|Fausey, Norman - Norm|
Submitted to: Versatility of Wetlands in the Agricultural Landscape Conference Proceeding
Publication Type: Proceedings
Publication Acceptance Date: 9/17/1995
Publication Date: N/A
Citation: Interpretive Summary:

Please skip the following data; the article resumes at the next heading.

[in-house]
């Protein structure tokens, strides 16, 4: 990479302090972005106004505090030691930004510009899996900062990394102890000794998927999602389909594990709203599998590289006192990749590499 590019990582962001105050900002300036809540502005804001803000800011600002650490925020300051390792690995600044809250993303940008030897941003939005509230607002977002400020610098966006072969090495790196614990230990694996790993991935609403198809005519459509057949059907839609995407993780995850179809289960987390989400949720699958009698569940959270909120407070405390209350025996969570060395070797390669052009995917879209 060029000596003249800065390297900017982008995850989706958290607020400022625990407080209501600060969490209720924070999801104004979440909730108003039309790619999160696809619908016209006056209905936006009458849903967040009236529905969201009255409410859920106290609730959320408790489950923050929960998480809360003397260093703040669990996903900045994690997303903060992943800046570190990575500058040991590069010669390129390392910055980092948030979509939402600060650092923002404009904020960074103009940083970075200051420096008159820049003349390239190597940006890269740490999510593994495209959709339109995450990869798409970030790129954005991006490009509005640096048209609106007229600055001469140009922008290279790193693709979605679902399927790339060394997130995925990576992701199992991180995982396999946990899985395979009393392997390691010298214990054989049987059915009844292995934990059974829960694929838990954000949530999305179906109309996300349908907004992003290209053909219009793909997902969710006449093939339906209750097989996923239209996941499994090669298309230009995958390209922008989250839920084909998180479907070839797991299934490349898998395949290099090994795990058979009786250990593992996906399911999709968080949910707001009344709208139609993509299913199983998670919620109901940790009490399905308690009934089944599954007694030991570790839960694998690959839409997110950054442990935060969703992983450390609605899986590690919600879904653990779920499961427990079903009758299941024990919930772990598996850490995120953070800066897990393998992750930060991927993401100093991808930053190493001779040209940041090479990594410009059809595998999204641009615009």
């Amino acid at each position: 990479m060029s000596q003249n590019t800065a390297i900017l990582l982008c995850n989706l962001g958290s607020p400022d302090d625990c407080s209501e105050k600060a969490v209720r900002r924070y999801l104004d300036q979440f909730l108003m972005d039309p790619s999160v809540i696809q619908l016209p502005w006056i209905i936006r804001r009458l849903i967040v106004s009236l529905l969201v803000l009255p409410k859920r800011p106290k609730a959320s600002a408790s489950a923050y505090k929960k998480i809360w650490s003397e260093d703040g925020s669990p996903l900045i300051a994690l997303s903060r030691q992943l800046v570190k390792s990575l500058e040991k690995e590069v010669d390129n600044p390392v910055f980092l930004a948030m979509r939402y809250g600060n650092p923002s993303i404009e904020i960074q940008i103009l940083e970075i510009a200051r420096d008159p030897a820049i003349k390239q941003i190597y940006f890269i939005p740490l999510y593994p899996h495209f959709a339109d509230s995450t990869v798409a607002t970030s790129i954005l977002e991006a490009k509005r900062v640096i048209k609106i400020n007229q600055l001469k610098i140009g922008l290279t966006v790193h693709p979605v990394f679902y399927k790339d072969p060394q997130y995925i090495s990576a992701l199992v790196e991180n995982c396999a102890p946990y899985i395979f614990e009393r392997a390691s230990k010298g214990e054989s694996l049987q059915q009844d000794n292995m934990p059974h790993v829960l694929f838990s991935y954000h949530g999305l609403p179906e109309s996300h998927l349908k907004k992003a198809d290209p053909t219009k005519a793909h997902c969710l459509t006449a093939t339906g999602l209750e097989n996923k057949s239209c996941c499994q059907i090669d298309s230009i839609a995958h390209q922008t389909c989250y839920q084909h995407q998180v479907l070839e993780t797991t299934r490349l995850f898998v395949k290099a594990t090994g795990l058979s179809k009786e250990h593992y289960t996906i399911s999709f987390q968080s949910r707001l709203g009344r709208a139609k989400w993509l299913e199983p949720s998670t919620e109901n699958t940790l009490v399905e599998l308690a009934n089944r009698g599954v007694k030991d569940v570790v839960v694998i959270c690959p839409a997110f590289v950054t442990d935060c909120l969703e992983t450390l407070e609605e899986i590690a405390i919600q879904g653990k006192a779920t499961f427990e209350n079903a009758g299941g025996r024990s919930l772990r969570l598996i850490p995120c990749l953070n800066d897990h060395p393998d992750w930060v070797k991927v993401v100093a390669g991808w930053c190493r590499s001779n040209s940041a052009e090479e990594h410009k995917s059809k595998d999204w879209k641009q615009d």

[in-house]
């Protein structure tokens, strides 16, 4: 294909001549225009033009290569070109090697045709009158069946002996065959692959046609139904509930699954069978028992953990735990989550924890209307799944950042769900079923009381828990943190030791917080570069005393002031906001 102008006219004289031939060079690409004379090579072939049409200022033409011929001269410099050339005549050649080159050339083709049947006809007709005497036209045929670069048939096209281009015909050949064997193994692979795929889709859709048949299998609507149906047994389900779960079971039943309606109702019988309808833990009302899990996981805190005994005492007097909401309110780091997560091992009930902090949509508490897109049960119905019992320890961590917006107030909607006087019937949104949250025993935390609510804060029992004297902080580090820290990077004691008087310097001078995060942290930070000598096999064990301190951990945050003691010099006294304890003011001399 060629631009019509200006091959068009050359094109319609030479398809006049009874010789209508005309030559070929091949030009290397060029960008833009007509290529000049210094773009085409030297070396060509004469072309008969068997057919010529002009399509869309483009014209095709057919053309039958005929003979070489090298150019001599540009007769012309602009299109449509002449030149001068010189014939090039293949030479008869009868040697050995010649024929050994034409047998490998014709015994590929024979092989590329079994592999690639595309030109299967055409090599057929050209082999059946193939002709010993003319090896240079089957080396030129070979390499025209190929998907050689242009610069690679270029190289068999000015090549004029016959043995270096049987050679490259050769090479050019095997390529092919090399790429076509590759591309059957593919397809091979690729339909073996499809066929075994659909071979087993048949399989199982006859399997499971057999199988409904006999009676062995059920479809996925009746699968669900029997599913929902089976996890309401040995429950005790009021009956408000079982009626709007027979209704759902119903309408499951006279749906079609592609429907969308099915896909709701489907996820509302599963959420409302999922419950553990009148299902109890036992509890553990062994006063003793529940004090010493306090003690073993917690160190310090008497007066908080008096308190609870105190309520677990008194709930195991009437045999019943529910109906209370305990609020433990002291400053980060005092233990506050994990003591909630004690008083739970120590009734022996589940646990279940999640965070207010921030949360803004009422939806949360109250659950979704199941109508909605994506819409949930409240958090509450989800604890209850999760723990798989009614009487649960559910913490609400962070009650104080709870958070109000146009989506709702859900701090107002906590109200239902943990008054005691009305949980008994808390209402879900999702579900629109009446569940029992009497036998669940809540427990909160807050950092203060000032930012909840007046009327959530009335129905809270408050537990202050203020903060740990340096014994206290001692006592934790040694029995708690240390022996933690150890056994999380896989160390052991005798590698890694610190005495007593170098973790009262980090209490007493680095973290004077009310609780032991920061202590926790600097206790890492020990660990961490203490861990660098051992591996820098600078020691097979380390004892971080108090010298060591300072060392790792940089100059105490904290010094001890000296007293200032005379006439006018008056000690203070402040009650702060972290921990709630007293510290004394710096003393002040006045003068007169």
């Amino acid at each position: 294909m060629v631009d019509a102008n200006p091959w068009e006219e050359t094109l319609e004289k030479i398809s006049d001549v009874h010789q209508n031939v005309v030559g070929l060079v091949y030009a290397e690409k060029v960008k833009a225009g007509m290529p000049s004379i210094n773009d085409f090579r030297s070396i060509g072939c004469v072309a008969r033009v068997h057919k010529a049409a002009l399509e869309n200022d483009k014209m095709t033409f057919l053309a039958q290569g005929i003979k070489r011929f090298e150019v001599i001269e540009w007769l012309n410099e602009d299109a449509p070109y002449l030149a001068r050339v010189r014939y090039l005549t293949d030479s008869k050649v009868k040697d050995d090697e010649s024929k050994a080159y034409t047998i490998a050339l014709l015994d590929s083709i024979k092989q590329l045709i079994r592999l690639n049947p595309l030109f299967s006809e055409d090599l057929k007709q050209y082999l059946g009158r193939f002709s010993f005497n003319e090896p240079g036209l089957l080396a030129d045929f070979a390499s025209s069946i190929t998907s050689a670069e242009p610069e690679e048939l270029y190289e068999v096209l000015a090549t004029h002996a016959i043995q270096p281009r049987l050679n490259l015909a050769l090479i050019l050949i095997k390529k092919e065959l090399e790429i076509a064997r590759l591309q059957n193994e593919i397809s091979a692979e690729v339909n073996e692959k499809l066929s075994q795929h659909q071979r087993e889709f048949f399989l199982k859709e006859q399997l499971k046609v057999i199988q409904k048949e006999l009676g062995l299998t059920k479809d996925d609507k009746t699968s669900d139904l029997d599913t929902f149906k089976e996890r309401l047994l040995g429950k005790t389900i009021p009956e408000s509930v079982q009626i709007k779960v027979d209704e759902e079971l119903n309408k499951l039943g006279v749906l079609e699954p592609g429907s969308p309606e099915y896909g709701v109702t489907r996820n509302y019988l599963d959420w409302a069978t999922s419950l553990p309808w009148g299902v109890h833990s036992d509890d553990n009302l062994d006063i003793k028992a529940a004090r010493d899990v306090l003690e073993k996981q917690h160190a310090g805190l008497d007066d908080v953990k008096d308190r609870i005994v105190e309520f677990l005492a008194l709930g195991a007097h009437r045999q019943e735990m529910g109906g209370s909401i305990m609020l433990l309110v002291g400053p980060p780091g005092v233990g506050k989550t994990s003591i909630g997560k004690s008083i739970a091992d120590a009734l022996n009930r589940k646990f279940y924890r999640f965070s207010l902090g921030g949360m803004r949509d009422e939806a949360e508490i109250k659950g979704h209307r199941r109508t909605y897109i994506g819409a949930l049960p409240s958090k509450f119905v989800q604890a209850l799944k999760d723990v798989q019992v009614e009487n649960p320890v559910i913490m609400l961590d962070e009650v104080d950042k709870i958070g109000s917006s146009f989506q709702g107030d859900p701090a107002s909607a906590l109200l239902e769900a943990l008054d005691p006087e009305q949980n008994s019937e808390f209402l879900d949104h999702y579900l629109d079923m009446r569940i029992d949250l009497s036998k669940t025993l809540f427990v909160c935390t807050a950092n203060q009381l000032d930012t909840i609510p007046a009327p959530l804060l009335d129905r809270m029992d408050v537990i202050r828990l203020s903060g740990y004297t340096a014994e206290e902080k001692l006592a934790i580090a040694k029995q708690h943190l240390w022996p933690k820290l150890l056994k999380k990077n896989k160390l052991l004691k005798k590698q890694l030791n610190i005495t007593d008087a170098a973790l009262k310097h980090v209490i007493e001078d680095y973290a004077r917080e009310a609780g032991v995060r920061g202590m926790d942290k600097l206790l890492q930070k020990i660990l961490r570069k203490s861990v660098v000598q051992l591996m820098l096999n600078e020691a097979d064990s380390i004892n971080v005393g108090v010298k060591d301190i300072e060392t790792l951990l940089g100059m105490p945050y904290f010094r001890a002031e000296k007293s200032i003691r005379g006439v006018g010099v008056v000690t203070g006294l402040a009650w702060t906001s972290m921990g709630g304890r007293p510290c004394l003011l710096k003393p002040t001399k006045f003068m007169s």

Technical Abstract: Interfacing agricultural and ecological systems to help protect natural resources and sustain agricultural production is the challenge of the future. This innovative demonstration project was recently initiated to illustrate how construction and management of wetlands coupled with subirrigation can be economically profitable for farmers. The overall objective is to stimulate adoption of wetlands and to reduce adverse impacts of agricultural runoff. Project focus is to link constructed wetlands with water supply reservoirs for corn and soybean production using subirrigation. Wetlands will be constructed on prior-converted cropland to receive drainage from adjacent cropland, resulting in zero-discharge from those fields directly to streams. Agricultural runoff and subsurface drainage will recharge the constructed wetland seasonally. A deep water pool in the two-stage wetland will serve as a supplemental water supply for subirrigating corn and soybean crops in adjacent fields. Cooperative efforts between Maumee Valley RC&D, USDA-NRCS, USDA-ARS, The Ohio State University, Michigan State University, and others will construct 3 to 4 wetland/reservoirs to be linked with subirrigation systems, or retrofitted subsurface drainage systems during 1995. Technology transfer is a major component of the project, using tri-state subirrigation conferences and field days to teach farmers, technical and regulatory agency personnel, and non-agricultural citizens the benefits of interfacing wetlands with modern agricultural production.